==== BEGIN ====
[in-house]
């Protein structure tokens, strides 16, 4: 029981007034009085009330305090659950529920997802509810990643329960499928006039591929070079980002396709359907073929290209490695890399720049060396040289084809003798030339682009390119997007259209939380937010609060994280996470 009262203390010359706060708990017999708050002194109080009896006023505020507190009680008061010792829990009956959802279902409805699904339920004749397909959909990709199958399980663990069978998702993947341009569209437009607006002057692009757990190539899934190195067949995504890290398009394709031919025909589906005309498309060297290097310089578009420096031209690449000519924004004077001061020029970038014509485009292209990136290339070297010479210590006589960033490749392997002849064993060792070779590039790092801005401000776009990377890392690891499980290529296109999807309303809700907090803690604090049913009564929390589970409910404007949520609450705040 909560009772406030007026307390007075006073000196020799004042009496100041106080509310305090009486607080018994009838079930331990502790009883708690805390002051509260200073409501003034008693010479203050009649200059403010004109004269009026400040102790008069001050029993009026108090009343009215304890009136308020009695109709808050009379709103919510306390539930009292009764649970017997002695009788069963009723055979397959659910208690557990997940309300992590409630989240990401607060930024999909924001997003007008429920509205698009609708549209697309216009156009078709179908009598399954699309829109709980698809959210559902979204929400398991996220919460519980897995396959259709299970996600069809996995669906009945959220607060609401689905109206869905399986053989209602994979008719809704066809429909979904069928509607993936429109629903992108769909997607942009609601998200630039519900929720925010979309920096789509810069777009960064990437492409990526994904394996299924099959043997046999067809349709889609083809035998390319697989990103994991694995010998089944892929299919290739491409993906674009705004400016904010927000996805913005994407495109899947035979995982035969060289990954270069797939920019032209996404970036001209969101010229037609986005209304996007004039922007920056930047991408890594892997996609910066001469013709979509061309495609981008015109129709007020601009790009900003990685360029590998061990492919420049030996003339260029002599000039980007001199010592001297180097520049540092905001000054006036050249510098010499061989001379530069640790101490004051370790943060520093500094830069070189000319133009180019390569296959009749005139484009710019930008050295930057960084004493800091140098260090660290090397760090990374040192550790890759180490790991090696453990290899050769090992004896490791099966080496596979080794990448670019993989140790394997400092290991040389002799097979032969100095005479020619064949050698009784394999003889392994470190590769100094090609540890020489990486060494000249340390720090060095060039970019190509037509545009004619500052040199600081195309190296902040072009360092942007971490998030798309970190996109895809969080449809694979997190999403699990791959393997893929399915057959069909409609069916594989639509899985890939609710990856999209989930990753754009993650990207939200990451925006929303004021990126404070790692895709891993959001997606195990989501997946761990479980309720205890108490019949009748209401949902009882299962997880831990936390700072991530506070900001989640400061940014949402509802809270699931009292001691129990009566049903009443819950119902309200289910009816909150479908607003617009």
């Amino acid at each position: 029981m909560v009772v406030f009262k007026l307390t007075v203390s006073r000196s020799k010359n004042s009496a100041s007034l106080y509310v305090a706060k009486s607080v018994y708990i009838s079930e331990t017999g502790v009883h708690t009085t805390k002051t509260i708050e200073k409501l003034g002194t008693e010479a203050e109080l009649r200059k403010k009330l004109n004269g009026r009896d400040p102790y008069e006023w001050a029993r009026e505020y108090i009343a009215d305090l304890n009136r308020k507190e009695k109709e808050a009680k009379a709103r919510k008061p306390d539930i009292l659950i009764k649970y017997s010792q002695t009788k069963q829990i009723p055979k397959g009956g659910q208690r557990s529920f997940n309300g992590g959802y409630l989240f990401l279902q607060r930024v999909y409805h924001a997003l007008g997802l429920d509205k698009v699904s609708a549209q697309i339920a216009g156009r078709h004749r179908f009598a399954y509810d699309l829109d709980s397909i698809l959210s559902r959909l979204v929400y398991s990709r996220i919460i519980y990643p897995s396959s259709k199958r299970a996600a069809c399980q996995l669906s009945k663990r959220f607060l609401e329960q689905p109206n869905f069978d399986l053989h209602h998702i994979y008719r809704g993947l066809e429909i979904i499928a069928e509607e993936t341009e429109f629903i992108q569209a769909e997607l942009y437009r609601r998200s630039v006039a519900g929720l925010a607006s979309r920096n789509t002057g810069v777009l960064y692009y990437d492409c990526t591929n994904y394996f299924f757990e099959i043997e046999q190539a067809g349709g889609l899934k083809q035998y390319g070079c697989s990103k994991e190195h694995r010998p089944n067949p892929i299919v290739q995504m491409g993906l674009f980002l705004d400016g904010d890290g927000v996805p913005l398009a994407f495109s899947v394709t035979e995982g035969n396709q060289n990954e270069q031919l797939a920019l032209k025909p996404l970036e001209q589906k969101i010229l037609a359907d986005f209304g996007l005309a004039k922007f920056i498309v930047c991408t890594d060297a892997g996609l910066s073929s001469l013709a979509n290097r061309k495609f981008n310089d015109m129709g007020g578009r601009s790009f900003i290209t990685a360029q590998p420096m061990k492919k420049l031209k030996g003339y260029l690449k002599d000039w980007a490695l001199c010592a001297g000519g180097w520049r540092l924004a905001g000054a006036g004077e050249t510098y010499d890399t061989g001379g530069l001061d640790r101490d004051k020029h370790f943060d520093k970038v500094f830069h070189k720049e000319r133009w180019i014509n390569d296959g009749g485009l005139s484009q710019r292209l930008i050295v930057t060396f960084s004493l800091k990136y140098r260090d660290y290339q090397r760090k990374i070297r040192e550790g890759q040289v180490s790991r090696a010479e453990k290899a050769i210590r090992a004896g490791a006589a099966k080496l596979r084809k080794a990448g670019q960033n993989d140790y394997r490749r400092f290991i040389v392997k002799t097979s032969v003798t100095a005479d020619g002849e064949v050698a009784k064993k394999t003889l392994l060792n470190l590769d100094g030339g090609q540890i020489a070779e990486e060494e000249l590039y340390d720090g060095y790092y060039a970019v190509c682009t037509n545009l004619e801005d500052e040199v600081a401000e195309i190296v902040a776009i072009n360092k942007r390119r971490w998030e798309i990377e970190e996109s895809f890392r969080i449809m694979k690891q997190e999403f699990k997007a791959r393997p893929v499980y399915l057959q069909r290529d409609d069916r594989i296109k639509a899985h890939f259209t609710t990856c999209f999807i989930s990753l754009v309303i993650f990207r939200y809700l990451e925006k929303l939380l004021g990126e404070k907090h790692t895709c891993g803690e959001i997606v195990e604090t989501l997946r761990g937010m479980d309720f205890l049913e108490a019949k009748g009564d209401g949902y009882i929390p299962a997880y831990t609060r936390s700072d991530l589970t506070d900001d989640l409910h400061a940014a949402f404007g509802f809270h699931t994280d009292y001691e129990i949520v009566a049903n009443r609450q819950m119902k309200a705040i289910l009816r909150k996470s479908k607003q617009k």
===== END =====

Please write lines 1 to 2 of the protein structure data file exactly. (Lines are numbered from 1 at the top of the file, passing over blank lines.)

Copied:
[in-house]
């Protein structure tokens, strides 16, 4: 029981007034009085009330305090659950529920997802509810990643329960499928006039591929070079980002396709359907073929290209490695890399720049060396040289084809003798030339682009390119997007259209939380937010609060994280996470 009262203390010359706060708990017999708050002194109080009896006023505020507190009680008061010792829990009956959802279902409805699904339920004749397909959909990709199958399980663990069978998702993947341009569209437009607006002057692009757990190539899934190195067949995504890290398009394709031919025909589906005309498309060297290097310089578009420096031209690449000519924004004077001061020029970038014509485009292209990136290339070297010479210590006589960033490749392997002849064993060792070779590039790092801005401000776009990377890392690891499980290529296109999807309303809700907090803690604090049913009564929390589970409910404007949520609450705040 909560009772406030007026307390007075006073000196020799004042009496100041106080509310305090009486607080018994009838079930331990502790009883708690805390002051509260200073409501003034008693010479203050009649200059403010004109004269009026400040102790008069001050029993009026108090009343009215304890009136308020009695109709808050009379709103919510306390539930009292009764649970017997002695009788069963009723055979397959659910208690557990997940309300992590409630989240990401607060930024999909924001997003007008429920509205698009609708549209697309216009156009078709179908009598399954699309829109709980698809959210559902979204929400398991996220919460519980897995396959259709299970996600069809996995669906009945959220607060609401689905109206869905399986053989209602994979008719809704066809429909979904069928509607993936429109629903992108769909997607942009609601998200630039519900929720925010979309920096789509810069777009960064990437492409990526994904394996299924099959043997046999067809349709889609083809035998390319697989990103994991694995010998089944892929299919290739491409993906674009705004400016904010927000996805913005994407495109899947035979995982035969060289990954270069797939920019032209996404970036001209969101010229037609986005209304996007004039922007920056930047991408890594892997996609910066001469013709979509061309495609981008015109129709007020601009790009900003990685360029590998061990492919420049030996003339260029002599000039980007001199010592001297180097520049540092905001000054006036050249510098010499061989001379530069640790101490004051370790943060520093500094830069070189000319133009180019390569296959009749005139484009710019930008050295930057960084004493800091140098260090660290090397760090990374040192550790890759180490790991090696453990290899050769090992004896490791099966080496596979080794990448670019993989140790394997400092290991040389002799097979032969100095005479020619064949050698009784394999003889392994470190590769100094090609540890020489990486060494000249340390720090060095060039970019190509037509545009004619500052040199600081195309190296902040072009360092942007971490998030798309970190996109895809969080449809694979997190999403699990791959393997893929399915057959069909409609069916594989639509899985890939609710990856999209989930990753754009993650990207939200990451925006929303004021990126404070790692895709891993959001997606195990989501997946761990479980309720205890108490019949009748209401949902009882299962997880831990936390700072991530506070900001989640400061940014949402509802809270699931009292001691129990009566049903009443819950119902309200289910009816909150479908607003617009």